by Jack Bragen
[dropcap]P[/dropcap]eople have a tendency to ignore the things that are the most obvious. A stimulus which is prevalent and constant is usually tuned out by the human nervous system. If someone lives in a house next to railroad tracks, and there is a noisy train that passes by every night at the same time, that person will learn to sleep through the noise without even noticing it. They say that the people who work at sewage treatment plants stop noticing the smell after working there awhile.
These examples are for the purpose of illustrating my next point. Our society is saturated with punishment. This fact is something we might not notice in our daily existence. In the present day, more incarceration facilities have been built in America than ever before.
It has become much easier to be locked up for violations of laws that often seem arbitrary and perhaps senseless. Large segments of our population are routinely incarcerated, in some cases with life sentences, due to the three strikes law in California and in many other states.
Two examples of this overuse of incarceration are people locked up for possession of marijuana, and those locked up with infractions that are incidental to having a mental illness.
Because of how easily someone can be locked up in prison for years at a time, in conditions that most people would consider horrible and inhumane, you could believe that we are in another period of Dark Ages.
Two additional supports for the Dark Ages comparison are the classism and the inequality of wealth that exist today. There isn’t much of a ladder for the poor to lift themselves to prosperity and better conditions. There is less of a socioeconomic ladder than there was ten, twenty or thirty years ago.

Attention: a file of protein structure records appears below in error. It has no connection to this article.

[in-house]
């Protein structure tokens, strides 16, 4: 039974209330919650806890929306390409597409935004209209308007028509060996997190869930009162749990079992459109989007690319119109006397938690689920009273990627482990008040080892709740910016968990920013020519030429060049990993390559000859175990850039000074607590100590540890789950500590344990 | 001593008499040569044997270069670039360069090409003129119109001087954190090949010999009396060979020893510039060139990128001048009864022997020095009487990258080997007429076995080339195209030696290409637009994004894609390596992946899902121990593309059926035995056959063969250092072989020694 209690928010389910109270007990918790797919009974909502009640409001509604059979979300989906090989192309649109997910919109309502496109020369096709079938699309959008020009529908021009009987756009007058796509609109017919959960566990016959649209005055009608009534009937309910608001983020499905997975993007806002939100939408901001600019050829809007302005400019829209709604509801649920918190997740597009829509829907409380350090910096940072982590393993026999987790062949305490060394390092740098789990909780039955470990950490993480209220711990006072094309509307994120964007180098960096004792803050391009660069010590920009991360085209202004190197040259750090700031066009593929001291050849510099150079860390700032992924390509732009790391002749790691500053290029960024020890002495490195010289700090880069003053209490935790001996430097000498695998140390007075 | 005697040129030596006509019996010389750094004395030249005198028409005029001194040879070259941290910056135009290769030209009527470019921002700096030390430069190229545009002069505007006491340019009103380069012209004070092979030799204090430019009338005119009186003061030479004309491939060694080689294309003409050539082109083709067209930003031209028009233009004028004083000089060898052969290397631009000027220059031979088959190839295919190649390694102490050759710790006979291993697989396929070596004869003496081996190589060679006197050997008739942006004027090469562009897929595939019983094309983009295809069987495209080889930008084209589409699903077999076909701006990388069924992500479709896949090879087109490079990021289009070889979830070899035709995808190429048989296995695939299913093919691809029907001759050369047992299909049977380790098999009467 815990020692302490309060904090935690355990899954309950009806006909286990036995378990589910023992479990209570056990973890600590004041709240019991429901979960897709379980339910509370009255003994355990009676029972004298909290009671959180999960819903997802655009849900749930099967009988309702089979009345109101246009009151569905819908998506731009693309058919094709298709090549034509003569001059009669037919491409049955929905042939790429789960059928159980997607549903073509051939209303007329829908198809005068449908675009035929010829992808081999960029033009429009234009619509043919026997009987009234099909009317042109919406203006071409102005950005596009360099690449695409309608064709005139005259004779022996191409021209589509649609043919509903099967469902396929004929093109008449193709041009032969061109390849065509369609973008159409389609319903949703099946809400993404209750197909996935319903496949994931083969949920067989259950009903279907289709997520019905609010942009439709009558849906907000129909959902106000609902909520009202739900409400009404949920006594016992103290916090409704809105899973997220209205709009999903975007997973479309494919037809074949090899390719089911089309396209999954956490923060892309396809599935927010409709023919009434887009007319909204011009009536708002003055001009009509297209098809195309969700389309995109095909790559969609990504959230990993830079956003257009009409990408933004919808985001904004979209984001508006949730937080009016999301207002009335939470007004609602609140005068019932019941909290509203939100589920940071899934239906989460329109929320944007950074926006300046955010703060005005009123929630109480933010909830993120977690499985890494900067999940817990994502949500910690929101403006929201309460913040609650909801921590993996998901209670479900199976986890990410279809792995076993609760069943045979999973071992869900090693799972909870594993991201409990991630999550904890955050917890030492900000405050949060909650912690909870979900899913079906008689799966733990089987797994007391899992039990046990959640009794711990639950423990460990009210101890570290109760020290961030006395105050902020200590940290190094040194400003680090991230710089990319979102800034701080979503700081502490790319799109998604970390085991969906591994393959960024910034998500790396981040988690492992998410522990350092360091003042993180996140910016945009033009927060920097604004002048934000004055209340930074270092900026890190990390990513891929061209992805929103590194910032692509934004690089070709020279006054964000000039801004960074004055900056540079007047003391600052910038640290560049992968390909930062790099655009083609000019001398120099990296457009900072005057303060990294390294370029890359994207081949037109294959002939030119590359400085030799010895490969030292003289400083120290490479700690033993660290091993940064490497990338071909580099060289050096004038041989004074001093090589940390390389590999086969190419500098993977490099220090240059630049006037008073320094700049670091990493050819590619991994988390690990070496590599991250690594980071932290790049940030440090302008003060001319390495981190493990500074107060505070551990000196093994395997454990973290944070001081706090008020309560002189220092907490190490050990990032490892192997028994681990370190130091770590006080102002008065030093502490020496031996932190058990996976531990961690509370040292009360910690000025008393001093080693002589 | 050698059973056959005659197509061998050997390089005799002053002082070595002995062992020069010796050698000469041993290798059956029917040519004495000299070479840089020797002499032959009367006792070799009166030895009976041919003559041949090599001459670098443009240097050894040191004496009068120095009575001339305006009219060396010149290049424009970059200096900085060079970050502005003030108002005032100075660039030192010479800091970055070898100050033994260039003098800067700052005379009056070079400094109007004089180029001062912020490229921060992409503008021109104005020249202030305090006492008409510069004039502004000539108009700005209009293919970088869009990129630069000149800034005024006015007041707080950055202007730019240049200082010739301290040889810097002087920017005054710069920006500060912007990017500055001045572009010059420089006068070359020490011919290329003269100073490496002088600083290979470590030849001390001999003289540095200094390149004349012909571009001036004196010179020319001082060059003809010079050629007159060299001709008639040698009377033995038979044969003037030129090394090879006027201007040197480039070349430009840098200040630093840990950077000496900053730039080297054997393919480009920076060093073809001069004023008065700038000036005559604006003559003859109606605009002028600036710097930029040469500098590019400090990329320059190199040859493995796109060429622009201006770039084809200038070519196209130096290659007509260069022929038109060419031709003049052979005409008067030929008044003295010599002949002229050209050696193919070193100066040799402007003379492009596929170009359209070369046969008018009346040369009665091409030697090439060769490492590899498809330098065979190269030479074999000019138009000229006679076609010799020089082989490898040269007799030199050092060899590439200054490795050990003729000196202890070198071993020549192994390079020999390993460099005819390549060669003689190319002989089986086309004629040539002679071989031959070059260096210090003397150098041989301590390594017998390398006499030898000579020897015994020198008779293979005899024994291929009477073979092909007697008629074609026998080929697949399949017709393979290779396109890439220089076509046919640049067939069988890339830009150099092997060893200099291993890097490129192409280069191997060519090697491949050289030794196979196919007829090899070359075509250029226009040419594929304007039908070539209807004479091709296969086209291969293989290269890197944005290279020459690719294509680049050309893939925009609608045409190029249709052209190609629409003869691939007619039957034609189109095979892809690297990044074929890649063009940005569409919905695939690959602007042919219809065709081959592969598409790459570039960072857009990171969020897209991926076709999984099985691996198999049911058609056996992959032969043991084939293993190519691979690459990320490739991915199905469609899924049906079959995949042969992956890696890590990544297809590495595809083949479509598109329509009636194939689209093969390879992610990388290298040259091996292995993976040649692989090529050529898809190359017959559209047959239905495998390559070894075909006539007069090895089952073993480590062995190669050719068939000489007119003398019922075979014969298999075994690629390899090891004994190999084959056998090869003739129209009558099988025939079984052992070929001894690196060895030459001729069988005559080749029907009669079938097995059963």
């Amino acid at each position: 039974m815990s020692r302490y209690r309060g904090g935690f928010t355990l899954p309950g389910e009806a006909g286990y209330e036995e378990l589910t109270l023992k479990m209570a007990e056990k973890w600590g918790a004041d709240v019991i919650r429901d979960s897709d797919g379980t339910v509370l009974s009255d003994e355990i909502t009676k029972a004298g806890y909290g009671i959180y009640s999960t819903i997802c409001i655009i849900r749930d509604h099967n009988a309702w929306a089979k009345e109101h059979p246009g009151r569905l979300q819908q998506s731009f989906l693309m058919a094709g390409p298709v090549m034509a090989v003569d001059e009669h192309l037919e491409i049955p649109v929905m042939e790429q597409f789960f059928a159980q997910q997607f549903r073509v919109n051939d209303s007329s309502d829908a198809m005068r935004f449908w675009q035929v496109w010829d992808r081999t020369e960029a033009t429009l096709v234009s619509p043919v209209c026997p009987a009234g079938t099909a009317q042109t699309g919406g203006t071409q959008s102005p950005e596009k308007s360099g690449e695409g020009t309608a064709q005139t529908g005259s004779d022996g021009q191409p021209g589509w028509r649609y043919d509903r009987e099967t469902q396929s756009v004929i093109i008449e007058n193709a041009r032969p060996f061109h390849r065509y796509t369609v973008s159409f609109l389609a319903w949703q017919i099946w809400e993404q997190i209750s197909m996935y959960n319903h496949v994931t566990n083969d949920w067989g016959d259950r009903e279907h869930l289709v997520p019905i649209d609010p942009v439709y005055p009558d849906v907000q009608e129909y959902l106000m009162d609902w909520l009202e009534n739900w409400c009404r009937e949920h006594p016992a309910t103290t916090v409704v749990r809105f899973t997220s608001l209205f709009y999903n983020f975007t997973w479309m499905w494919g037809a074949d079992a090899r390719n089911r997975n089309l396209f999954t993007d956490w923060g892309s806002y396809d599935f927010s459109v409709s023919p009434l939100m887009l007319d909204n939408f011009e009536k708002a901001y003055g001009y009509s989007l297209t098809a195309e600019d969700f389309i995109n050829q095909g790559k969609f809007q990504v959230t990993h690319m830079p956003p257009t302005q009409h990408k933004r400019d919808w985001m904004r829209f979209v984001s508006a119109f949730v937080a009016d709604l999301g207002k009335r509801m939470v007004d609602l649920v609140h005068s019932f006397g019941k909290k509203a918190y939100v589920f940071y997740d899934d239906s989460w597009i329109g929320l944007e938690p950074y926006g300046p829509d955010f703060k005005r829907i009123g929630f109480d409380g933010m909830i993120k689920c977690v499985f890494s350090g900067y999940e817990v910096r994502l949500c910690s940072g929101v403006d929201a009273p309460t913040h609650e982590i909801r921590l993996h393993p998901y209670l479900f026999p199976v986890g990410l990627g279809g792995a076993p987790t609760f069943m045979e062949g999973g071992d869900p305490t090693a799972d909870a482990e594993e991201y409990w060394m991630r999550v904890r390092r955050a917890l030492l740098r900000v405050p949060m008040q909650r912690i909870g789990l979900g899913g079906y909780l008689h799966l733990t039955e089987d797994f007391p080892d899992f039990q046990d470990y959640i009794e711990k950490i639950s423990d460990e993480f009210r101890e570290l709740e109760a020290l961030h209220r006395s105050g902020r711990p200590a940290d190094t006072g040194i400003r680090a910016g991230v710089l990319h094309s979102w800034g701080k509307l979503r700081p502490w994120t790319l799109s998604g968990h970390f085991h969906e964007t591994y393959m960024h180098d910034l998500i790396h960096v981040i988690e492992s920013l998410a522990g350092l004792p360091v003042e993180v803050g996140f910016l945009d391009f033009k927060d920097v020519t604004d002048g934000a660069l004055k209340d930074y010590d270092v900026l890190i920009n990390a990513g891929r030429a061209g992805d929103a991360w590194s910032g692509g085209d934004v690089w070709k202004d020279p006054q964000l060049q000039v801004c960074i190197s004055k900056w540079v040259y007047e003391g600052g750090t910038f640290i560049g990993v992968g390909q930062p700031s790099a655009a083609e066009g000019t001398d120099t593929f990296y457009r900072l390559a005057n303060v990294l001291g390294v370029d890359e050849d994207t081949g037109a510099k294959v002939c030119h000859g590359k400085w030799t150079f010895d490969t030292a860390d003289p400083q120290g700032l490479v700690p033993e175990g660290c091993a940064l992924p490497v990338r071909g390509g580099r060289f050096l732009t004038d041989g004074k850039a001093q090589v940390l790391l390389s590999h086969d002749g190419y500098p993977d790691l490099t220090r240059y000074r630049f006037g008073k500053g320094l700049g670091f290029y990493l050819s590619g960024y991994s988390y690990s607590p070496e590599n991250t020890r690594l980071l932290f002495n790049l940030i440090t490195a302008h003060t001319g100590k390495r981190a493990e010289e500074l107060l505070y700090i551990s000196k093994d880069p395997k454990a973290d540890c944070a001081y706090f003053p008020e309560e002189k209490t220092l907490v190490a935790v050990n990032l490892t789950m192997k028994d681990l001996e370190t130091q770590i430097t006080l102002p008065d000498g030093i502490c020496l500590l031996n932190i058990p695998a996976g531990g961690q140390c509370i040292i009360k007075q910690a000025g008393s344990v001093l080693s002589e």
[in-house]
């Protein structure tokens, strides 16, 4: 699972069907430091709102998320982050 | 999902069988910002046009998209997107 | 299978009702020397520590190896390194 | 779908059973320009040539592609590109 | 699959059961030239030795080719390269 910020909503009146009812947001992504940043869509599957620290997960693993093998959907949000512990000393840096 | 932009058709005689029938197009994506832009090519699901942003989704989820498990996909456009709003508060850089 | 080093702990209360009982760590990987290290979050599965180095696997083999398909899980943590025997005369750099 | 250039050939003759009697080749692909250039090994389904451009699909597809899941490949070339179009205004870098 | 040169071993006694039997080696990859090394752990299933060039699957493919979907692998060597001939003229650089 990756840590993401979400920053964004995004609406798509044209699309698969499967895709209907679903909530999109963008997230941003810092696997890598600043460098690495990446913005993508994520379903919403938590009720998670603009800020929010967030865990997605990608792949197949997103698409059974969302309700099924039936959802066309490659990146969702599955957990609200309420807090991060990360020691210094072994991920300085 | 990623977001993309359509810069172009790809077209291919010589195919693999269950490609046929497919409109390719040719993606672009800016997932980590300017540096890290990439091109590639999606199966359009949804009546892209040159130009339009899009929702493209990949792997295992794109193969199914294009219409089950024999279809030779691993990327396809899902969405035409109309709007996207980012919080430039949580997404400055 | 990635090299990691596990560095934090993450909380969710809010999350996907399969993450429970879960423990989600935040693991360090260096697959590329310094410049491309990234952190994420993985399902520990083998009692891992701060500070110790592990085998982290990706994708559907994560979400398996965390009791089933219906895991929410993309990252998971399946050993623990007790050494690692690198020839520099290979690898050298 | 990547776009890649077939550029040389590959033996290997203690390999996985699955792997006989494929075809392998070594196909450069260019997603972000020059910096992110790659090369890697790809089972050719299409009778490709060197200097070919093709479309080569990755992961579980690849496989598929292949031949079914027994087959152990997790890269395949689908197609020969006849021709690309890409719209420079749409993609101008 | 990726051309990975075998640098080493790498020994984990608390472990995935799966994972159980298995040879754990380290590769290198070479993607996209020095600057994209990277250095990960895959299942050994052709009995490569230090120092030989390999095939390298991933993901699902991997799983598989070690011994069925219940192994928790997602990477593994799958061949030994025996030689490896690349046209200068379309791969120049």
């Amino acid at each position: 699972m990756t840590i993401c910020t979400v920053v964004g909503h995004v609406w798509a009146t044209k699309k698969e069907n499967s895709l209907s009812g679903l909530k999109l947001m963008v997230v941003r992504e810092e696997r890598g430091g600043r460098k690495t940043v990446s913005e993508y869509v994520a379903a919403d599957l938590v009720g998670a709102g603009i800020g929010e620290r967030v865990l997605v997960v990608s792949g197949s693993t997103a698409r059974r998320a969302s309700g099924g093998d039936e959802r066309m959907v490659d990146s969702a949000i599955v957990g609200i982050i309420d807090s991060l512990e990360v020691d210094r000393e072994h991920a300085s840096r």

Especially in the last ten years, we no longer have heard stories about people going from rags to riches. The pinholes in the dam seemingly have been sealed shut, and few lower income individuals can squeeze through. Oprah Winfrey, Tyler Perry and J.K. Rowling are extremely rare exceptions, and those in charge of the monopoly board have made sure those successes aren’t often emulated.
Technology has made many people’s living conditions materially better than they have been in any previous time period, regardless of complaints about inequality. The Internet, in one fell swoop, has given a richness to the lives of perhaps billions of people, without the requirement of a Robin Hood stealing from the rich. The modern definition of poverty might have been considered an acceptable living situation a few hundred years ago. Additionally, the human species has become less ignorant.
There no longer exists an excuse for political leaders and for the wealthy people who influence them to allow the widespread poverty, hunger, disease, violence and incarceration that continue to mar the lives of a very large segment of the population of our planet.
Even though in many cases the awful conditions are relative, the fact that, because of technological advances, we could be doing much better for all people, bespeaks a horrendous injustice. The starvation, violence and disease that continue to exist in many places would not exist today if the people who hoard most of the wealth cared about helping their fellow human beings.
The disease that is the most prevalent, affecting more than half of the world’s population, affecting many financially rich people as well as many poor, a disease for which we haven’t found the cure: Human ignorance.